Saying you need help and admitting you have a problem is the first and one of the hardest things for a drug addict to do. In desperate times, it is seemingly uncommon for addicts to prefer a drug-free life and a new beginning.
Two homeless unemployed young adults residing on the streets of Polokwane, and who make a living by collecting and recycling waste, however, appealed to the South African National Council on Alcoholism and Drug Dependency (Sanca) to help them kick the habit.
Tshepho Mapheto (20) and Oscar Mohale (26) say their lives have been in a shambles since they were caught in the drug web three years ago.
Found in Voortrekker Street on Saturday, the duo begged for money and visibly shaking, craving their next fix. Both had septic wounds on their hands – evidence of needles penetrating the skin.
Mapheto, who has ambitions of becoming a scriptwriter says he is tired of begging and wants to live a clean life.
“We have been using drugs for the past three years but we are no longer enjoying it. We smoke and inject nyaope and it is difficult to quit. We can’t sleep at night. We are always sick – experiencing relentless and excruciating stomach cramps everyday. We have wounds all over our bodies. We want to stop but we don’t know how. We want to live a clean and normal life. We are tired of handouts.”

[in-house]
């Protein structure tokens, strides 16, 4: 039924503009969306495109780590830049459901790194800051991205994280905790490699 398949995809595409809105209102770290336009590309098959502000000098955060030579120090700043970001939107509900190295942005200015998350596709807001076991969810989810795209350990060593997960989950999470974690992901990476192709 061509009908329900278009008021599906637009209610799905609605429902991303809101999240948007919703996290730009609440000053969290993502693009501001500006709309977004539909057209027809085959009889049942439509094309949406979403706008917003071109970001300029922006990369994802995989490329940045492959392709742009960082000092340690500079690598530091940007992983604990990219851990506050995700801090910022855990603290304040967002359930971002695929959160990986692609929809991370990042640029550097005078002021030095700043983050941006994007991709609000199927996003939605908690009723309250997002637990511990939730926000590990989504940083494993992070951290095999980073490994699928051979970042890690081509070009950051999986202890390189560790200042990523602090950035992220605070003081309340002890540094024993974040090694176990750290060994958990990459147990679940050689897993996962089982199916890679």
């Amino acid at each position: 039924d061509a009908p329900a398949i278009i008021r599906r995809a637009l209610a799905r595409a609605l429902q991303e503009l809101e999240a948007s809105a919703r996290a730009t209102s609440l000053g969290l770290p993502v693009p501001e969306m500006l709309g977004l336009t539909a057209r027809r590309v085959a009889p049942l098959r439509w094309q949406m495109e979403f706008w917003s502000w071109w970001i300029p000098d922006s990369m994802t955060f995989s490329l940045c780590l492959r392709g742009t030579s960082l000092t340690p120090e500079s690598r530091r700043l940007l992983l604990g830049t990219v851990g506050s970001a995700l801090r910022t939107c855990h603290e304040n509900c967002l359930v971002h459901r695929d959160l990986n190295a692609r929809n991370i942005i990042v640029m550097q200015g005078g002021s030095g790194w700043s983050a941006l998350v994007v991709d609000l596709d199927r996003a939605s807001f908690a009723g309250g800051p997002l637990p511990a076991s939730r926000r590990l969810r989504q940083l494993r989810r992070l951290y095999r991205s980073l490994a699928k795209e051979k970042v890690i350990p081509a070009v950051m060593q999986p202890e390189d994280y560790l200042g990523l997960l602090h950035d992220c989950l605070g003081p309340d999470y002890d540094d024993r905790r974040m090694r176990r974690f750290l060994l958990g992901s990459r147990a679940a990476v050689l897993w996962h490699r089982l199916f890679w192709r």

Mohale, who wants to venture into aviation wants someone to help him go back to school and fulfill his dream of becoming a pilot.
“I love aviation and I am also fascinated by aerospace. I don’t want to continue with this life. I am tired of it. I want to marry someone one day and have a family of my own. This addiction is detrimental to our dreams but it is not too late to start over again.”
Hezekiel Boloka, Provincial Director at Sanca said anyone who needs rehabilitation and detoxification is welcome.
“It is possible for someone to rehabilitate. We are willing to help them to undergo the detoxification treatment at the local hospitals and Seshego Treatment Centre. We are also urging all those who are battling with drugs to come forward. They must not be ashamed and afraid to approach us. We have therapists who are willing to help. We are situated at 33 Kerk Street,” Boloka said.
Story: Herbert Rachuene